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Application of Educational Philosophies

Using educational philosophies in the classroom

With all the different philosophies I’ve read about over the past five weeks, it’s hard to keep them all straight, and harder still to determine which one will work best for me. One thing I have learned is that no one philosophy includes all the elements I’d like to incorporate into my own classroom. With that being the case, this paper will review the philosophies of idealism, realism, pragmatism, and existentialism to determine what parts of these philosophies I’ll incorporate into my own educational philosophy.


From idealism, I take the practice of using the Socratic Method of skillful questioning to help my students develop their critical thinking skills. The Socratic Method is a type of questioning that uses probing questions to help “stimulate the student’s recollection” (Gutek, 2009, p. 19). Asking these types of questions can get students probing into the answers, which can lead to dialogue that increases learning for everyone involved. Something else I’ll take away from idealism is the view of the teacher as a moral compass. By modeling how I want my students to behave, I can help them learn what is and what is not acceptable in the grown up world.


From realism, I’ll take the belief that our actions should be purposeful. Every event in life provides us with an experience to learn. The real trick is to discover what the lesson is. We can even learn when we do thing the wrong way, and hopefully, what we learn is to avoid the same mistakes in the future. If we keep learning in the back of our minds and move forward with the purpose of learning from the life we’re living, education becomes a richer, fuller experience.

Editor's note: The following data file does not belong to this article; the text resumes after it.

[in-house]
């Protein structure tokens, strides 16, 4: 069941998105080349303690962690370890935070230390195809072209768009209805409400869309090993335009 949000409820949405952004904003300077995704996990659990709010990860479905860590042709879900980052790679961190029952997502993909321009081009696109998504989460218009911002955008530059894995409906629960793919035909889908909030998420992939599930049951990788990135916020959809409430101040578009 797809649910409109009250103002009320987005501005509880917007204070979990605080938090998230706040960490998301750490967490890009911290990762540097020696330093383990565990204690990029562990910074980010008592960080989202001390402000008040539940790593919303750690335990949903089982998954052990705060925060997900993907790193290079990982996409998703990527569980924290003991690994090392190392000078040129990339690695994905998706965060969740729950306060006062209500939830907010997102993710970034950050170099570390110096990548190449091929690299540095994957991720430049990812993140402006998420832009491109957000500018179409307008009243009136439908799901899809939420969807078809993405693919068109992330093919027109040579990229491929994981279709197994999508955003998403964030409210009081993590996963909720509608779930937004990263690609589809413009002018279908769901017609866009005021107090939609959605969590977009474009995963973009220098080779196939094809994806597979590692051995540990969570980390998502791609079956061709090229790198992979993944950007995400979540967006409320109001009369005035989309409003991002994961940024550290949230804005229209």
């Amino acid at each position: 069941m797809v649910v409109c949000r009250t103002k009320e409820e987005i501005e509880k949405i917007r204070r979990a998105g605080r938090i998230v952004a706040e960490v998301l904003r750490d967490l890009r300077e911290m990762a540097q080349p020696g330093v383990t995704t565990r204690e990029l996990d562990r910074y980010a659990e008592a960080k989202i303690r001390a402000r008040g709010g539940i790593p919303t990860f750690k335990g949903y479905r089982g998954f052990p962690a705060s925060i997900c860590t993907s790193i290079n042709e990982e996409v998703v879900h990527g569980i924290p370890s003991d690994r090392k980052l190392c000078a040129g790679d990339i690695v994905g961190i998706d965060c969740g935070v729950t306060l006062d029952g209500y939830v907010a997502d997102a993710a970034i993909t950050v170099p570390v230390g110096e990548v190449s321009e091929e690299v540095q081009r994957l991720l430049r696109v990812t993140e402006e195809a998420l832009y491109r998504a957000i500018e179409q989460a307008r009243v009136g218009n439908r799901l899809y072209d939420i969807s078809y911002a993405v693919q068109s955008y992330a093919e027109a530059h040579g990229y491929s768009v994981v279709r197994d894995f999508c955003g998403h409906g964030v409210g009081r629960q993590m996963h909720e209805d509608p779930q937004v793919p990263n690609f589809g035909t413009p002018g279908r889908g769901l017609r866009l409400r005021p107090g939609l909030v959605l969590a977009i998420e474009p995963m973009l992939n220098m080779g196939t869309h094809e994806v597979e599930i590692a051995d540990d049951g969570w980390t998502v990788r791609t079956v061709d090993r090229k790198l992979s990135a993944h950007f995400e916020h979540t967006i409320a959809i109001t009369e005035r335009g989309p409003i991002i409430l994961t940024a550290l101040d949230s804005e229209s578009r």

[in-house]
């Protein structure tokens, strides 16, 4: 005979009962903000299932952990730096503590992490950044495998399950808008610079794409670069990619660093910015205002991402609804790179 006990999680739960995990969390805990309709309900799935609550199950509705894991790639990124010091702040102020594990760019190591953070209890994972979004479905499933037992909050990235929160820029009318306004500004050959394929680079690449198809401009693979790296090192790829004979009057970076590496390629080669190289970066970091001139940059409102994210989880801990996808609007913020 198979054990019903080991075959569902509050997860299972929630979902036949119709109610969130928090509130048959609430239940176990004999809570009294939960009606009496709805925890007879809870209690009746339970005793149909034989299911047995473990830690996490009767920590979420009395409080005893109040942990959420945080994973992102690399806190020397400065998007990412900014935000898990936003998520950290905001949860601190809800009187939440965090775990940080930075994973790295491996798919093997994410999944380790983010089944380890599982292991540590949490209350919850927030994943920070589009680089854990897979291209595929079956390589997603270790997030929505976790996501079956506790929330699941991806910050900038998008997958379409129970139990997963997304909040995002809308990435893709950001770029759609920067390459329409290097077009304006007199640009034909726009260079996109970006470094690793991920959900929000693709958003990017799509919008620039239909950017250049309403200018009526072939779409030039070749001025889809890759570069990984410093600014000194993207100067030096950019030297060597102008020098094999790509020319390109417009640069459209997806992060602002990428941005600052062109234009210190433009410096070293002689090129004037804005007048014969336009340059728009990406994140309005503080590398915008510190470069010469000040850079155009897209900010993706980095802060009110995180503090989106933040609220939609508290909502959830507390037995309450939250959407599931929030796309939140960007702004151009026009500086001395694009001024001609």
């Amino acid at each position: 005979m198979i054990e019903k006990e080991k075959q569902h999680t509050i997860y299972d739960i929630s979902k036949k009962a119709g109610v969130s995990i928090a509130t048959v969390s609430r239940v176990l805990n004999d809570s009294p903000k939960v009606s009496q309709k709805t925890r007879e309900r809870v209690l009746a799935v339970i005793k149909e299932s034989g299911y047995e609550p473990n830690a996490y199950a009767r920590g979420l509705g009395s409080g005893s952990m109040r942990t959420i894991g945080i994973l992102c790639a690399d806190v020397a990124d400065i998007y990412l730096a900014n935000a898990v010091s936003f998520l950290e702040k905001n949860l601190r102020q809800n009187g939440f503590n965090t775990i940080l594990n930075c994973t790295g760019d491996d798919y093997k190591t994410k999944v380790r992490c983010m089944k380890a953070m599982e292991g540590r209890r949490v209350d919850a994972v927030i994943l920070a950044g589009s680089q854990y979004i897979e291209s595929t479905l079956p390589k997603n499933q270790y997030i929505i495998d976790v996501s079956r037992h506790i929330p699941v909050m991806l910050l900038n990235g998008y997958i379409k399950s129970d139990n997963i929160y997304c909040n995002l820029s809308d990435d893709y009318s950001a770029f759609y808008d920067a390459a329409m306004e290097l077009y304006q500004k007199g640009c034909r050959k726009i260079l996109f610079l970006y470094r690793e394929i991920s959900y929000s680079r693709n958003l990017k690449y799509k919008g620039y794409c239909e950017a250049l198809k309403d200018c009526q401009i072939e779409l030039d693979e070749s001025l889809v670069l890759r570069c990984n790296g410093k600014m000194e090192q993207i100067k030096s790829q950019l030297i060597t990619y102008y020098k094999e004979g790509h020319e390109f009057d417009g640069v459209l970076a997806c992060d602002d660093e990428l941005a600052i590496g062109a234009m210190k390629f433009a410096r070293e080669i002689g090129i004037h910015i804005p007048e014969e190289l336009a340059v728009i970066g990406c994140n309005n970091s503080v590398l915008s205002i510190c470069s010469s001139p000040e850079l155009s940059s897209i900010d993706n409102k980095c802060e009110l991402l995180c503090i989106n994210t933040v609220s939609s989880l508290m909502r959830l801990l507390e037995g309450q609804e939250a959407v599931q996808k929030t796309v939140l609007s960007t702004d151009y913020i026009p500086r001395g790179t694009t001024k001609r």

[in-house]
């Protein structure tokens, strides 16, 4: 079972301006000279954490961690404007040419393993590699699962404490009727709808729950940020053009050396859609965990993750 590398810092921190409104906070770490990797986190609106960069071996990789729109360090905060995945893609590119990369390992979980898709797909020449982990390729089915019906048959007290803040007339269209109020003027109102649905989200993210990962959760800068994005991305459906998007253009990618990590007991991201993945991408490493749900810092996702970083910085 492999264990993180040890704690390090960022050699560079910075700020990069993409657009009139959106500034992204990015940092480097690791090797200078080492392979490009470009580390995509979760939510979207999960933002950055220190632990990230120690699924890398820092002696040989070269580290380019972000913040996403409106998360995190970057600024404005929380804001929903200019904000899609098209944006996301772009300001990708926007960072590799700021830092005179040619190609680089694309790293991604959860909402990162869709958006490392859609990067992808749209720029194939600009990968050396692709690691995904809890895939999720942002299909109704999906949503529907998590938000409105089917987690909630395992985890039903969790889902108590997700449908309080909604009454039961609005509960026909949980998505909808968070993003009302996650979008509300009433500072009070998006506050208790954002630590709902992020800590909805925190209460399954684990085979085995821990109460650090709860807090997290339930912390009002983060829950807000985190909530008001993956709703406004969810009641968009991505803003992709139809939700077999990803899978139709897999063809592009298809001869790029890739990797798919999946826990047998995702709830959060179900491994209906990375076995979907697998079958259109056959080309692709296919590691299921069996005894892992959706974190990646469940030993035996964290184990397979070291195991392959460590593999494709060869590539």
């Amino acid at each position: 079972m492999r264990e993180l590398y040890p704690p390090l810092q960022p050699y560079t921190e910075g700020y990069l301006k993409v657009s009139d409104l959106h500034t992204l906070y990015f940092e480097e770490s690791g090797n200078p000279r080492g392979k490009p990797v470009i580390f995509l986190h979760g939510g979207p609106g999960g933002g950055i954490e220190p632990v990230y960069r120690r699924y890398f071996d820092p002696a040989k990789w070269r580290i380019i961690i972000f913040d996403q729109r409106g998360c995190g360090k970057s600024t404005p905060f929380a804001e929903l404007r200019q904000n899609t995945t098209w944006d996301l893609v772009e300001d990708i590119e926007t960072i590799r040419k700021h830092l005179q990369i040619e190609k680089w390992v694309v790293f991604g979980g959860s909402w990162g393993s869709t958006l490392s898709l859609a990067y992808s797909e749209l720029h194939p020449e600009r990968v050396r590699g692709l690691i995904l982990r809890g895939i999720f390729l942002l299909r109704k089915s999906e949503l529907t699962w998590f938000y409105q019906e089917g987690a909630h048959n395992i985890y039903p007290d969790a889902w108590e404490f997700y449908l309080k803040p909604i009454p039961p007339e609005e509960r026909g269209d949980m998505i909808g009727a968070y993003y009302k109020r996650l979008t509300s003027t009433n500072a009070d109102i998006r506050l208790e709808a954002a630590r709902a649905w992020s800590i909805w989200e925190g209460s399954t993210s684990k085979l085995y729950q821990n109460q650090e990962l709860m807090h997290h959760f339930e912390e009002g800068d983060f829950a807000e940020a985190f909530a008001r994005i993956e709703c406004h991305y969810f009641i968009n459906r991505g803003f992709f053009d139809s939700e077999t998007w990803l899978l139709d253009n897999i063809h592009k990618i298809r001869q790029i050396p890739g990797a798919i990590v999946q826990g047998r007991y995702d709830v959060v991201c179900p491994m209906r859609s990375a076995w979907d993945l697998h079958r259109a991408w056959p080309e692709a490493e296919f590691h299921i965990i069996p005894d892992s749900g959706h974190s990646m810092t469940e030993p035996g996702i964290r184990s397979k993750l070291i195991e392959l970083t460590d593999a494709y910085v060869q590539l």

From pragmatism, I’ll take on the idea that reflective thinking is a key to a successful educational experience. Reflective thinking helps students research a problem systematically, and aids them in developing the critical thinking skills they’ll need to get through life. Reflective thinking is more than just hashing through the same old problems repeatedly. Reflective thinking means learning to dig deeper into the meaning of something, and learning to create a workable solution to the problem at hand.


From existentialism, I’ll take the belief that we choose the life we live. Our choices, throughout life, make a difference in where we end up. We have to create our own course, and we have to ensure that our own life has meaning, Nobody else can do this for us. I’ll also take away the belief that although we may belong to many groups, our groups do not define us. We always have the right, and the ability to choose for ourselves what we will become.


My educational philosophy combines elements from each of the four philosophies that have been mentioned. I believe each has qualities that I can use in my own classroom, and I’m looking forward to learning how to put them altogether.